Developing a child custody plan that is in the child's best interest is of utmost importance, but before parents begin negotiating custody it is helpful for them to understand what that means, how it is determined and how the child custody process works, generally.
The family law process is designed to help families going through a divorce promote the interests of their family when determining the best child custody and visitation agreement for them. The focus is always on what is in the best interests of the child and the family law process considers a variety of factors to determine that and is always available to help families reach child custody arrangements.
There are two primary types of child custody: legal custody of the children and physical custody of the children. Both types of custody can be joint custody or sole custody. When legal custody is shared, both parents are responsible for making important decisions for the child, including related to the child's medical care, schooling and religious upbringing, and must work together. In some circumstances, one parent has legal custody of the child. When one parent has sole physical custody, the other will typically enjoy a visitation arrangement with the child. If the parents share joint physical custody, their child custody agreement will help address the specifics of how that is managed.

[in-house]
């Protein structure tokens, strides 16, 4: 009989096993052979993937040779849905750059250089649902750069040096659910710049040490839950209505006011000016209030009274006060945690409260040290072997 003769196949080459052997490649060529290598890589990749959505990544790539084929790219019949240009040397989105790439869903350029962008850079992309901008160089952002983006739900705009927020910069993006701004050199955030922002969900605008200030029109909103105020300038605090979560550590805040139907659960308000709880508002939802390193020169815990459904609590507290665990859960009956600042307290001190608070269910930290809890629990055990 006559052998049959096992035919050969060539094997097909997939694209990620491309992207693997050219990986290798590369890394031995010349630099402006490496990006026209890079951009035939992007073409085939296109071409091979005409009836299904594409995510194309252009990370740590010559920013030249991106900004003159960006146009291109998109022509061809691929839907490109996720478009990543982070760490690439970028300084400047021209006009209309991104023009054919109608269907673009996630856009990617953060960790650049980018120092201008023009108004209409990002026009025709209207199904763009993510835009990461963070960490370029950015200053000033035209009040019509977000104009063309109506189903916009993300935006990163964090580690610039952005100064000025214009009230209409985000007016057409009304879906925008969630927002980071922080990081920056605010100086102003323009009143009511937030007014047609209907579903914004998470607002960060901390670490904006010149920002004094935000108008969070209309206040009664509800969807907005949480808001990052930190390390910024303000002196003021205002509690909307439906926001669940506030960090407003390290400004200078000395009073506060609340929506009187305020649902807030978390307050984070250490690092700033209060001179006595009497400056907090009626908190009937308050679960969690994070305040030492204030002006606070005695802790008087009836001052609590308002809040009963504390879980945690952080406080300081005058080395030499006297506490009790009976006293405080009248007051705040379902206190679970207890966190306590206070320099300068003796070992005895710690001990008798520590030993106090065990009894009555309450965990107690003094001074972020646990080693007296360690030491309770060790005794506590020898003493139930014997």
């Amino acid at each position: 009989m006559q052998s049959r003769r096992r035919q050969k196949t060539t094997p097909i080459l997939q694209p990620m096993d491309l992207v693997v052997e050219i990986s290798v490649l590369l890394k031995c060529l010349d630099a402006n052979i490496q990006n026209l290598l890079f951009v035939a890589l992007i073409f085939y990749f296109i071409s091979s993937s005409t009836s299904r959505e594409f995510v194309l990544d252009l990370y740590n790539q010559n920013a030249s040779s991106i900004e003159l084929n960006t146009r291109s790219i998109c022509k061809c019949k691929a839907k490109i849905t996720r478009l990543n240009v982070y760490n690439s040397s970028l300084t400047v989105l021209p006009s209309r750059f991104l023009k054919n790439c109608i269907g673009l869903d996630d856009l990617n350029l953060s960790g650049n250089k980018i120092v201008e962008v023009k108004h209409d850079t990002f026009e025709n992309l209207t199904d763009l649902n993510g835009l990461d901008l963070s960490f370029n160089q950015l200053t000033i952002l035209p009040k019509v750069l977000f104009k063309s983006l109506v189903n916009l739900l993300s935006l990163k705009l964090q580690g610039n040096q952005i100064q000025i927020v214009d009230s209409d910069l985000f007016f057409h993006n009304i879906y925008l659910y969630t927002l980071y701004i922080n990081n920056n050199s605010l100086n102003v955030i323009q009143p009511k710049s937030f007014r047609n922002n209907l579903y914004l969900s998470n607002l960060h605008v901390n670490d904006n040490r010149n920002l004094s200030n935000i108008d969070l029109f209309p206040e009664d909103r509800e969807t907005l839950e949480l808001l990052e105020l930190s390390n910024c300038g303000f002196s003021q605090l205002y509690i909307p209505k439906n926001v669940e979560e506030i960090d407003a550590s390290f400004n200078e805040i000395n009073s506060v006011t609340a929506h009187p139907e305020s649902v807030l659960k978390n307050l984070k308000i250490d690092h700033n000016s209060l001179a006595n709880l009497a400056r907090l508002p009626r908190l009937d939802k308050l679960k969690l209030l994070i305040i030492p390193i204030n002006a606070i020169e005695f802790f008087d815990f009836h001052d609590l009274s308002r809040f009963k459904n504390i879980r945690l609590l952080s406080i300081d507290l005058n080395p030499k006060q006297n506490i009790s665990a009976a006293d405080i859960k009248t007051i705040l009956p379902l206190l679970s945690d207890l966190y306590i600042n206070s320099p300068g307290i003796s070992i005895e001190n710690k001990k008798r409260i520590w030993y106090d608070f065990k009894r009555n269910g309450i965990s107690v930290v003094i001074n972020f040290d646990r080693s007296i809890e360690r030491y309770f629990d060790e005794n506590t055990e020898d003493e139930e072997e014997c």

Divorce can be difficult for families, which is why the family law process provides resources to help guide families through the emotionally challenging time period. With the help of family law resources, it is hoped that families are able to reach child custody arrangements that are best for them and in the best interests of their children.